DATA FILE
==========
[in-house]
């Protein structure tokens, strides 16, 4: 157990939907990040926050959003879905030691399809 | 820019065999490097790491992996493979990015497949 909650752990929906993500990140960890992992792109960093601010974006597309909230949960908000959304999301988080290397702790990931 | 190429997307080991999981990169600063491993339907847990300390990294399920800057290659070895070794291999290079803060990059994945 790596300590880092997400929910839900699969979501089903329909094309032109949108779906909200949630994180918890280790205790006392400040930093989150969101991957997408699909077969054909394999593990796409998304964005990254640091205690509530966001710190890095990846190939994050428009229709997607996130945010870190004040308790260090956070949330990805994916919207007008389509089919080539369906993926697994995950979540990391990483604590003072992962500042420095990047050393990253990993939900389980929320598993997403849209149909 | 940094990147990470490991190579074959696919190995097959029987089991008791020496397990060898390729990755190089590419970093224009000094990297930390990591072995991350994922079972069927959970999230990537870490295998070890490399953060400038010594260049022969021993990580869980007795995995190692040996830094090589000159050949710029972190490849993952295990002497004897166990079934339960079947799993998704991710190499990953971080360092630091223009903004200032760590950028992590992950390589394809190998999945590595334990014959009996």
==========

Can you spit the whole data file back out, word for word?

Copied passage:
[in-house]
């Protein structure tokens, strides 16, 4: 157990939907990040926050959003879905030691399809 | 820019065999490097790491992996493979990015497949 909650752990929906993500990140960890992992792109960093601010974006597309909230949960908000959304999301988080290397702790990931 | 190429997307080991999981990169600063491993339907847990300390990294399920800057290659070895070794291999290079803060990059994945 790596300590880092997400929910839900699969979501089903329909094309032109949108779906909200949630994180918890280790205790006392400040930093989150969101991957997408699909077969054909394999593990796409998304964005990254640091205690509530966001710190890095990846190939994050428009229709997607996130945010870190004040308790260090956070949330990805994916919207007008389509089919080539369906993926697994995950979540990391990483604590003072992962500042420095990047050393990253990993939900389980929320598993997403849209149909 | 940094990147990470490991190579074959696919190995097959029987089991008791020496397990060898390729990755190089590419970093224009000094990297930390990591072995991350994922079972069927959970999230990537870490295998070890490399953060400038010594260049022969021993990580869980007795995995190692040996830094090589000159050949710029972190490849993952295990002497004897166990079934339960079947799993998704991710190499990953971080360092630091223009903004200032760590950028992590992950390589394809190998999945590595334990014959009996």